Patients were identified during their routine lung cancer care at Dana-Farber Cancer Institute. Patients were deemed eligible if they had advanced NSCLC with a known tumor genotype, either untreated or progressive on therapy. Tumor genotyping was performed as part of routine care, either using conventional genotyping assays (PCR, FISH) or a targeted NGS panel when available (5, 19). All patients consented to plasma collection and analysis on an IRB-approved prospective plasma collection protocol or associated correlative science protocols. Following clinical validation, plasma NGS was explored in two patients with high suspicion of a targetable genotype missed on tumor genotyping.
Plasma was collected prior to initiation of therapy for untreated or progressive advanced NSCLC. Whole blood was collected into 10 mL EDTA containing “purple-top” vacutainer tubes, centrifuged for 10 minutes at 1,200 × g and the plasma supernatant was further cleared by centrifugation for 10 minutes at 3,000 × g. Cleared plasma was stored in cryostat tubes at −80°C until use. cfDNA was isolated using the QIAmp Circulating Nucleic Acid Kit (Qiagen) according to the manufacturer's protocol. DNA was eluted in AVE buffer (100 μL) and stored at −80°C until use.
Blinding of specimens
To ensure data integrity in these experiments, the samples were identified only by sample key. Only the clinical team (GRO, AGS, RSA) that identified patients for study had access to the tissue genotype results. The teams involved in ddPCR and NGS analysis were blinded during data acquisition (plasma isolation, cfDNA extraction, library generation, NGS, and ddPCR analysis) and unblinding was done after NGS and ddPCR results had been reported to the clinical team.
A probe set was developed that covers portions of 11 genes known to be targetable oncogenic drivers in NSCLC. Selected coding regions of eight genes were sequenced (KRAS, EGFR, ALK, HER2, BRAF, NRAS, PIK3CA, MET, and MEK1). In addition, intronic probes were designed to detect genome-level rearrangements that create chimeric gene fusions in ALK, ROS1, and RET. The coding regions of the tumor suppressor TP53 were also included as a control because this gene is commonly mutated in NSCLC. Analysis of the performance of this probe set on plasma DNA showed >80% on-target percentage, which compares favorably with the less than 50% on-target percentage seen in previously published data using standard hybridization selection on plasma DNA (Supplementary Fig. S2 and ref. 18).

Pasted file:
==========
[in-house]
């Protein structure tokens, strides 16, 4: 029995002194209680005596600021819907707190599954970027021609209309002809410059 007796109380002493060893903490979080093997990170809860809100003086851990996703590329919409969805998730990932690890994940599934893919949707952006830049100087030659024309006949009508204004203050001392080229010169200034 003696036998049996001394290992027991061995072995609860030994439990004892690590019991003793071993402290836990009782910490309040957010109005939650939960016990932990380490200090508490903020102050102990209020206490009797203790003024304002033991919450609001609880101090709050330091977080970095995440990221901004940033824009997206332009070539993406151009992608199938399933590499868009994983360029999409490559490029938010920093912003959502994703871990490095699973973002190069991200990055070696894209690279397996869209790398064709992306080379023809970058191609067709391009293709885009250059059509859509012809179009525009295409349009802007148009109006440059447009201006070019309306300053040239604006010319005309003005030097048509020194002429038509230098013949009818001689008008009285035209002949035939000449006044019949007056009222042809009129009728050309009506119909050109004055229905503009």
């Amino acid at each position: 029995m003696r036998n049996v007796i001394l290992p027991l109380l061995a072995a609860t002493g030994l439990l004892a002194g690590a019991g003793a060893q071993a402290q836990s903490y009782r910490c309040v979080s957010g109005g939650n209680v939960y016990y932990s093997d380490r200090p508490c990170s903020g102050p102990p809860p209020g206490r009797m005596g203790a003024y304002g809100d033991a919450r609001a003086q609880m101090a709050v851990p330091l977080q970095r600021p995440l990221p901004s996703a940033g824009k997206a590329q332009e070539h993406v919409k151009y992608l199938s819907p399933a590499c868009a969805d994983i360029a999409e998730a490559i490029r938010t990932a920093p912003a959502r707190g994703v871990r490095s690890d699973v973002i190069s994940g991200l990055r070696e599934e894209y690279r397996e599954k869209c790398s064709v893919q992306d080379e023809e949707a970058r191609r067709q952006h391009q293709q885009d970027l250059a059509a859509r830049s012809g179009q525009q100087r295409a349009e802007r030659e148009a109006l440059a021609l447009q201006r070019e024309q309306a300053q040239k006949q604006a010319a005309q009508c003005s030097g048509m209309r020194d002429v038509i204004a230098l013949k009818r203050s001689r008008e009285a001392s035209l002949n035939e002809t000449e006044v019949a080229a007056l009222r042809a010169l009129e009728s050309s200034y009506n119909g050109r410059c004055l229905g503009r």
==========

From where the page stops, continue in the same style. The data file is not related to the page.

The targeted NGS panel was initially validated with dilutions of cell line DNA. Four different dilutions of two DNA pools were sequenced, each derived from seven cell lines harboring previously characterized mutations (Supplemental Table S2). Dilutions of 2.5% to 0.1% resulted in calculated allelic frequencies ranging from 4.5% to 0.01% (Supplementary Fig. S3). Variant calling algorithms (Supplementary Methods) were able to identify mutations that were present at 0.1% or greater with sensitivity and specificity of 88% and 100%. Diagnostic performance improved to 100% sensitivity and specificity for mutations present at an allelic frequency 0.4% or greater (Supplementary Fig. S3 and Table S2). This preliminary analysis of the cell lines allowed the setting of thresholds that ensured high specificity in the subsequent analysis of patient samples.
After validating the NGS platform with DNA dilutions, plasma samples from 48 patients with advanced NSCLC were studied, blinded to the tumor genotyping results (Supplemental Table S3). The median age of these patients was 57, 61% were female and 92% had extra-thoracic metastatic disease. Mean reads per sample was 8.9 million, with a mean coverage per base of 983 unique reads.
The sensitivity of the NGS platform was first studied in 29 of the 48 patients known by tumor genotyping to harbor EGFR and KRAS driver mutations readily assayed with ddPCR (Fig. 2A). Using the tumor genotyping as the gold standard, ddPCR of plasma had a sensitivity of 86%, whereas NGS had a sensitivity of 79%, not significantly different (P = 0.43). Both methods were more sensitive when more cfDNA was available. The allelic fraction of the mutant allele in cfDNA, calculated as the number of mutant reads over wild-type reads, was closely correlated for plasma NGS and plasma ddPCR (Pearson correlation = 0.93, P < 0.001; Fig. 2B).